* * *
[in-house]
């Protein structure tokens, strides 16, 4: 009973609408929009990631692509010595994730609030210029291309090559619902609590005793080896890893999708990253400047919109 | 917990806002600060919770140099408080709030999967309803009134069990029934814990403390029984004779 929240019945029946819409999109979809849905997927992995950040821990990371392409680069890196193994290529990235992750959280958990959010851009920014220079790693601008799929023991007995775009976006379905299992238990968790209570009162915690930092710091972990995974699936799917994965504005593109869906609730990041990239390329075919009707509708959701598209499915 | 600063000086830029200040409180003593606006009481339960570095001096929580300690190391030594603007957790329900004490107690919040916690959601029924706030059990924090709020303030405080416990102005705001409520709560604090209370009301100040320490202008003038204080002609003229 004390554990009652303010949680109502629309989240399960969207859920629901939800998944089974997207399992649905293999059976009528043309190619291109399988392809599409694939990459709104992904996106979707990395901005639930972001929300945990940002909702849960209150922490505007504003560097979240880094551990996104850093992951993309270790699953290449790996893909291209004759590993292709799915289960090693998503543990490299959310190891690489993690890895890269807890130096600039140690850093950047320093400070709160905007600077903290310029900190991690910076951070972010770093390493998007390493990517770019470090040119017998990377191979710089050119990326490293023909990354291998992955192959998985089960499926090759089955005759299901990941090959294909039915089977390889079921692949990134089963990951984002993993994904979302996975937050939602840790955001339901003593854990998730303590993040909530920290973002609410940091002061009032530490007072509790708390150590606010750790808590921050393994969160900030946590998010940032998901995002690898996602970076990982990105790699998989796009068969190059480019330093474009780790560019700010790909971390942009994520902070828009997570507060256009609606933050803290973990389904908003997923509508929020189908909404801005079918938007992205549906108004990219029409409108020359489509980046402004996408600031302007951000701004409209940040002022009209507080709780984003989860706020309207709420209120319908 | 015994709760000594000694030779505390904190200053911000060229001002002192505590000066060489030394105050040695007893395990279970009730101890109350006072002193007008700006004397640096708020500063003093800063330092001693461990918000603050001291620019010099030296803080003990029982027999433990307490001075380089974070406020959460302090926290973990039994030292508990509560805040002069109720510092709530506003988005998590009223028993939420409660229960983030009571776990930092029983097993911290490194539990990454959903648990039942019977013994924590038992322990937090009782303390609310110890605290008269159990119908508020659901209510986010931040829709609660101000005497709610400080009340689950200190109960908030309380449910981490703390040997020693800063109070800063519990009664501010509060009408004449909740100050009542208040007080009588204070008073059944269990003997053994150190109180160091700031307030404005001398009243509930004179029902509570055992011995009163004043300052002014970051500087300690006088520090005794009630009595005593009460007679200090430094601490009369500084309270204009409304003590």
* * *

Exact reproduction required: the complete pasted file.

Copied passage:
[in-house]
């Protein structure tokens, strides 16, 4: 009973609408929009990631692509010595994730609030210029291309090559619902609590005793080896890893999708990253400047919109 | 917990806002600060919770140099408080709030999967309803009134069990029934814990403390029984004779 929240019945029946819409999109979809849905997927992995950040821990990371392409680069890196193994290529990235992750959280958990959010851009920014220079790693601008799929023991007995775009976006379905299992238990968790209570009162915690930092710091972990995974699936799917994965504005593109869906609730990041990239390329075919009707509708959701598209499915 | 600063000086830029200040409180003593606006009481339960570095001096929580300690190391030594603007957790329900004490107690919040916690959601029924706030059990924090709020303030405080416990102005705001409520709560604090209370009301100040320490202008003038204080002609003229 004390554990009652303010949680109502629309989240399960969207859920629901939800998944089974997207399992649905293999059976009528043309190619291109399988392809599409694939990459709104992904996106979707990395901005639930972001929300945990940002909702849960209150922490505007504003560097979240880094551990996104850093992951993309270790699953290449790996893909291209004759590993292709799915289960090693998503543990490299959310190891690489993690890895890269807890130096600039140690850093950047320093400070709160905007600077903290310029900190991690910076951070972010770093390493998007390493990517770019470090040119017998990377191979710089050119990326490293023909990354291998992955192959998985089960499926090759089955005759299901990941090959294909039915089977390889079921692949990134089963990951984002993993994904979302996975937050939602840790955001339901003593854990998730303590993040909530920290973002609410940091002061009032530490007072509790708390150590606010750790808590921050393994969160900030946590998010940032998901995002690898996602970076990982990105790699998989796009068969190059480019330093474009780790560019700010790909971390942009994520902070828009997570507060256009609606933050803290973990389904908003997923509508929020189908909404801005079918938007992205549906108004990219029409409108020359489509980046402004996408600031302007951000701004409209940040002022009209507080709780984003989860706020309207709420209120319908 | 015994709760000594000694030779505390904190200053911000060229001002002192505590000066060489030394105050040695007893395990279970009730101890109350006072002193007008700006004397640096708020500063003093800063330092001693461990918000603050001291620019010099030296803080003990029982027999433990307490001075380089974070406020959460302090926290973990039994030292508990509560805040002069109720510092709530506003988005998590009223028993939420409660229960983030009571776990930092029983097993911290490194539990990454959903648990039942019977013994924590038992322990937090009782303390609310110890605290008269159990119908508020659901209510986010931040829709609660101000005497709610400080009340689950200190109960908030309380449910981490703390040997020693800063109070800063519990009664501010509060009408004449909740100050009542208040007080009588204070008073059944269990003997053994150190109180160091700031307030404005001398009243509930004179029902509570055992011995009163004043300052002014970051500087300690006088520090005794009630009595005593009460007679200090430094601490009369500084309270204009409304003590």